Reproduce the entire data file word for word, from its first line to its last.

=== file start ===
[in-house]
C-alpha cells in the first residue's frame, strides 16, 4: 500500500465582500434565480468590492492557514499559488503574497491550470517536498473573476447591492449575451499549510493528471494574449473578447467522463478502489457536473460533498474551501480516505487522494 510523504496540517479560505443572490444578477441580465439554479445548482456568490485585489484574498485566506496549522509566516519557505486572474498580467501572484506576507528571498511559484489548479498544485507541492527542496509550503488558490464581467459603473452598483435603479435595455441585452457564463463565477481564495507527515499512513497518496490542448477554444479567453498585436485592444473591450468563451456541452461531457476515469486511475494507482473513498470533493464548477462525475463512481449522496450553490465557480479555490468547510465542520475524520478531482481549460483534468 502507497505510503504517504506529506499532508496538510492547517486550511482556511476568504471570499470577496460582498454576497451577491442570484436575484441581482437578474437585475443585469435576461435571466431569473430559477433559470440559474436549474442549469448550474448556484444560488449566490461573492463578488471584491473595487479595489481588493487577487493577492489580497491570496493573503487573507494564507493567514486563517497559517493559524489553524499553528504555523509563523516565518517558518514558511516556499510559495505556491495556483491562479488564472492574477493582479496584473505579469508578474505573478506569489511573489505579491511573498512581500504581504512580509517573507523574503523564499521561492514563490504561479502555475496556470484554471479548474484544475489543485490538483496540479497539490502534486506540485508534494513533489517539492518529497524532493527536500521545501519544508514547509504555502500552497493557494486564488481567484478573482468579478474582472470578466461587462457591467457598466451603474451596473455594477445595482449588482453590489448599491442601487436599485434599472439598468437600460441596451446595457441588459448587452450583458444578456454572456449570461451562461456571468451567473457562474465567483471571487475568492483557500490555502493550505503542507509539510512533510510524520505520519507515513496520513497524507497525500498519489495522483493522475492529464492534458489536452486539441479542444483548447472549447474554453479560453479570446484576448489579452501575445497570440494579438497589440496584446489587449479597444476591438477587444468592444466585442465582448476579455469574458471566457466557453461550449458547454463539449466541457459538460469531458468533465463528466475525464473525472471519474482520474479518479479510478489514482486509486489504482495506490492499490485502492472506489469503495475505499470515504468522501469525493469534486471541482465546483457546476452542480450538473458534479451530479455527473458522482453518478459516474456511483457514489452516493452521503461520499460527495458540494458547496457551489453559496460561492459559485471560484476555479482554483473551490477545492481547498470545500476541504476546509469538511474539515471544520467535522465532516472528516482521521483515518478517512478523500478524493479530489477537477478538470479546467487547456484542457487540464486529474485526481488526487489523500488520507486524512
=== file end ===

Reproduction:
[in-house]
C-alpha cells in the first residue's frame, strides 16, 4: 500500500465582500434565480468590492492557514499559488503574497491550470517536498473573476447591492449575451499549510493528471494574449473578447467522463478502489457536473460533498474551501480516505487522494 510523504496540517479560505443572490444578477441580465439554479445548482456568490485585489484574498485566506496549522509566516519557505486572474498580467501572484506576507528571498511559484489548479498544485507541492527542496509550503488558490464581467459603473452598483435603479435595455441585452457564463463565477481564495507527515499512513497518496490542448477554444479567453498585436485592444473591450468563451456541452461531457476515469486511475494507482473513498470533493464548477462525475463512481449522496450553490465557480479555490468547510465542520475524520478531482481549460483534468 502507497505510503504517504506529506499532508496538510492547517486550511482556511476568504471570499470577496460582498454576497451577491442570484436575484441581482437578474437585475443585469435576461435571466431569473430559477433559470440559474436549474442549469448550474448556484444560488449566490461573492463578488471584491473595487479595489481588493487577487493577492489580497491570496493573503487573507494564507493567514486563517497559517493559524489553524499553528504555523509563523516565518517558518514558511516556499510559495505556491495556483491562479488564472492574477493582479496584473505579469508578474505573478506569489511573489505579491511573498512581500504581504512580509517573507523574503523564499521561492514563490504561479502555475496556470484554471479548474484544475489543485490538483496540479497539490502534486506540485508534494513533489517539492518529497524532493527536500521545501519544508514547509504555502500552497493557494486564488481567484478573482468579478474582472470578466461587462457591467457598466451603474451596473455594477445595482449588482453590489448599491442601487436599485434599472439598468437600460441596451446595457441588459448587452450583458444578456454572456449570461451562461456571468451567473457562474465567483471571487475568492483557500490555502493550505503542507509539510512533510510524520505520519507515513496520513497524507497525500498519489495522483493522475492529464492534458489536452486539441479542444483548447472549447474554453479560453479570446484576448489579452501575445497570440494579438497589440496584446489587449479597444476591438477587444468592444466585442465582448476579455469574458471566457466557453461550449458547454463539449466541457459538460469531458468533465463528466475525464473525472471519474482520474479518479479510478489514482486509486489504482495506490492499490485502492472506489469503495475505499470515504468522501469525493469534486471541482465546483457546476452542480450538473458534479451530479455527473458522482453518478459516474456511483457514489452516493452521503461520499460527495458540494458547496457551489453559496460561492459559485471560484476555479482554483473551490477545492481547498470545500476541504476546509469538511474539515471544520467535522465532516472528516482521521483515518478517512478523500478524493479530489477537477478538470479546467487547456484542457487540464486529474485526481488526487489523500488520507486524512